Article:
Since the Christmas Holiday, our law firm has received dozens of phone calls from prospective clients with respect to their slip or trip and fall cases. The way these accidents occurred all vary. We see a number of snow, ice, slush or general slippery conditions caused by damp condition claims. We also see a variety of pot hole or crack claims. We also see uneven surface or poorly maintained stair claims.
The mechanism of the falls vary, as to the injuries sustained. From ankle fractures, femur fractures, broken arms, broken wrists, separated shoulders, shattered elbows, even broken noses. Ouch!
The reality is that this is now slip and fall season and we handle a lot of these cases around this time of year.
As discussed in a previous Toronto Injury Lawyer Blog post, there are many pit falls for slip and fall cases. The most important which we tried to address was the issue of liability. This is concept of proving negligence (or wrong doing) agains the party you are seeking to sue (normally the property owner, or the company responsible for the maintenance/care of that property).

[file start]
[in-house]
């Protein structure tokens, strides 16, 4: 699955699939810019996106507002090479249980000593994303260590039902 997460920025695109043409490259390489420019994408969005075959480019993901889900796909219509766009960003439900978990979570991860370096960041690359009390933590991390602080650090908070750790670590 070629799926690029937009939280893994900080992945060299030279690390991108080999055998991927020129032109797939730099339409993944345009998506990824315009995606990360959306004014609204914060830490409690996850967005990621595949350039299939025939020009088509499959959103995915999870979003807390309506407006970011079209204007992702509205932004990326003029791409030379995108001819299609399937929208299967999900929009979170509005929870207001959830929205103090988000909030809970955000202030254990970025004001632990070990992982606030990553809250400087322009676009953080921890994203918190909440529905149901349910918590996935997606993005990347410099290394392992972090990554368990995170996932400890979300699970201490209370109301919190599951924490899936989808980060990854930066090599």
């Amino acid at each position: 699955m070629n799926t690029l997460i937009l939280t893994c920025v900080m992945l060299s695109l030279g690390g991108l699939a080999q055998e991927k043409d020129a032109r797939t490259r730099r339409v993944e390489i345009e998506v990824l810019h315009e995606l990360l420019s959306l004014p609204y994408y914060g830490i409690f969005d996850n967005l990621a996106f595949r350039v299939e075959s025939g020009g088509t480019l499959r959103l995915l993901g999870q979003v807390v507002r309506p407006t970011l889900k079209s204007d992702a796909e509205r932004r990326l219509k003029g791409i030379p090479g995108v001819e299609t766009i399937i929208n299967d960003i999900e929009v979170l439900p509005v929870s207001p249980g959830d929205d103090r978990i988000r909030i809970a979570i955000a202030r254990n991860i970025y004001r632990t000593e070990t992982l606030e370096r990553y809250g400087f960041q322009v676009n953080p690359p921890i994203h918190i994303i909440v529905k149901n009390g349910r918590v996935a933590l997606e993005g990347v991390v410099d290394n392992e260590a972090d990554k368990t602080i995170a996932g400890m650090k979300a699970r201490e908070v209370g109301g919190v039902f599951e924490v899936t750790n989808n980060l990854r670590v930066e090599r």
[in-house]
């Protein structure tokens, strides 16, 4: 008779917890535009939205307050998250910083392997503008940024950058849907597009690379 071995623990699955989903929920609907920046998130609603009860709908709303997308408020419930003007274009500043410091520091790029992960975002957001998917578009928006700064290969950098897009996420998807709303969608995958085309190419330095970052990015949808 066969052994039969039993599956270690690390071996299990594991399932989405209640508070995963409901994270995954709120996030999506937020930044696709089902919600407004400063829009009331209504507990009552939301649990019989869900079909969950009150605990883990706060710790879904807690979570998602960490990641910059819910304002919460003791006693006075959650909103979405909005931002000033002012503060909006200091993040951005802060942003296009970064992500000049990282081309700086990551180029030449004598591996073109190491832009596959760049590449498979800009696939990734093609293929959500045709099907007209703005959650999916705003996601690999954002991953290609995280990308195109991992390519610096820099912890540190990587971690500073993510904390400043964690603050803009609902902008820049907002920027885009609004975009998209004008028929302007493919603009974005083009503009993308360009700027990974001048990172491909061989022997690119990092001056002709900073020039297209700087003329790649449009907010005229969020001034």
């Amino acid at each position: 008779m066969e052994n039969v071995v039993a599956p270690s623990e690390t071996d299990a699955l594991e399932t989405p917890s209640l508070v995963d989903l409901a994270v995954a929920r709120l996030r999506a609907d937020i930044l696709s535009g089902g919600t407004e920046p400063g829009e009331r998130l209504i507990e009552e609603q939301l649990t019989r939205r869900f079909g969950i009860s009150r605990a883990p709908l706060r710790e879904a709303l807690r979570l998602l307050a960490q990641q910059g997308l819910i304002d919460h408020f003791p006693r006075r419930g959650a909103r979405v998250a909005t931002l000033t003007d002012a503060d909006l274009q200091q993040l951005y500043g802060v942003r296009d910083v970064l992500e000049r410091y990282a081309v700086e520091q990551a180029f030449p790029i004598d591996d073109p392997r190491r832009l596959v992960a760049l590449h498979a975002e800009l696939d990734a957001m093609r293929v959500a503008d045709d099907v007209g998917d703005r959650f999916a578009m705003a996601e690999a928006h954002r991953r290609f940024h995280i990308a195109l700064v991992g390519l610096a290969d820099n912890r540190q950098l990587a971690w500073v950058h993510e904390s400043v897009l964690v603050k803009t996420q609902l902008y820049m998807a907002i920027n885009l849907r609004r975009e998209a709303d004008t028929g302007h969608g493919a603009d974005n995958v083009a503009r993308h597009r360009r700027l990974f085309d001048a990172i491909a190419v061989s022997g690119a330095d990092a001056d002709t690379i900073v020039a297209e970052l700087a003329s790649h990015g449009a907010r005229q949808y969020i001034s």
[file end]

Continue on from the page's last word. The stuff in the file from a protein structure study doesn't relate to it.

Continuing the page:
The thing our lawyers try to hammer home is just because a slip or trip and fall happened, and injuries were sustained, doesn’t necessarily mean that there will be a winning personal injury case there. The Plaintiff needs to establish that the Defendant was negligent (or at fault, or responsible) for said slip and fall accident.
Without establishing liability, there is no case to be had; regardless of how significant the injuries may be.
This is why sometimes in slip and fall cases, the injuries are almost secondary to how the actual slip and fall took place. In certain instances, the parties will AGREE on damages at trial, and argue only on liability. This is exactly what happened in a case which went all the way to the Ontario Court of Appeal in Kamin v. Kawartha Dairy Ltd. 2006 CanLII 3259 (ON CA).